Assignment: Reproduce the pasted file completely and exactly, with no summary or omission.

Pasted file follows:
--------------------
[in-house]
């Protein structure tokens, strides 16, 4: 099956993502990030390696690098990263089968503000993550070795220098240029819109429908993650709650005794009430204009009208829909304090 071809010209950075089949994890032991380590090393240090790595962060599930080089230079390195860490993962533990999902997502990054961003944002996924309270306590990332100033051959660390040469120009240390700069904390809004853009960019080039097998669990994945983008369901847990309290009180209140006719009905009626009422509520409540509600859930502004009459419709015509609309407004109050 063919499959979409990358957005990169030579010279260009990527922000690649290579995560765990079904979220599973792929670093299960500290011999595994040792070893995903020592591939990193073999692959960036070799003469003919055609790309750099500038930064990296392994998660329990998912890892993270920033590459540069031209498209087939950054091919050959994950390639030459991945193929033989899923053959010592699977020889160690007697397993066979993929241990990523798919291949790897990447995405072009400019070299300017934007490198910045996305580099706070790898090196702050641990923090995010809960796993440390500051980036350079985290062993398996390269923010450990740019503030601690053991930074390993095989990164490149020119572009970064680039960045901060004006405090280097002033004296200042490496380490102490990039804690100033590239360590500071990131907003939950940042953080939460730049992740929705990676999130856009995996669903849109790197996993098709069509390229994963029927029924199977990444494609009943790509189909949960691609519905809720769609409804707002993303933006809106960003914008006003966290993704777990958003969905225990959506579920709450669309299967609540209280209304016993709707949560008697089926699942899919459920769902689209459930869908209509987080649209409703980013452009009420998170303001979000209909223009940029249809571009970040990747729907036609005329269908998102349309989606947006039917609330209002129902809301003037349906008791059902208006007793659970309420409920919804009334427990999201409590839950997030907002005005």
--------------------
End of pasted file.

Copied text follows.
[in-house]
């Protein structure tokens, strides 16, 4: 099956993502990030390696690098990263089968503000993550070795220098240029819109429908993650709650005794009430204009009208829909304090 071809010209950075089949994890032991380590090393240090790595962060599930080089230079390195860490993962533990999902997502990054961003944002996924309270306590990332100033051959660390040469120009240390700069904390809004853009960019080039097998669990994945983008369901847990309290009180209140006719009905009626009422509520409540509600859930502004009459419709015509609309407004109050 063919499959979409990358957005990169030579010279260009990527922000690649290579995560765990079904979220599973792929670093299960500290011999595994040792070893995903020592591939990193073999692959960036070799003469003919055609790309750099500038930064990296392994998660329990998912890892993270920033590459540069031209498209087939950054091919050959994950390639030459991945193929033989899923053959010592699977020889160690007697397993066979993929241990990523798919291949790897990447995405072009400019070299300017934007490198910045996305580099706070790898090196702050641990923090995010809960796993440390500051980036350079985290062993398996390269923010450990740019503030601690053991930074390993095989990164490149020119572009970064680039960045901060004006405090280097002033004296200042490496380490102490990039804690100033590239360590500071990131907003939950940042953080939460730049992740929705990676999130856009995996669903849109790197996993098709069509390229994963029927029924199977990444494609009943790509189909949960691609519905809720769609409804707002993303933006809106960003914008006003966290993704777990958003969905225990959506579920709450669309299967609540209280209304016993709707949560008697089926699942899919459920769902689209459930869908209509987080649209409703980013452009009420998170303001979000209909223009940029249809571009970040990747729907036609005329269908998102349309989606947006039917609330209002129902809301003037349906008791059902208006007793659970309420409920919804009334427990999201409590839950997030907002005005």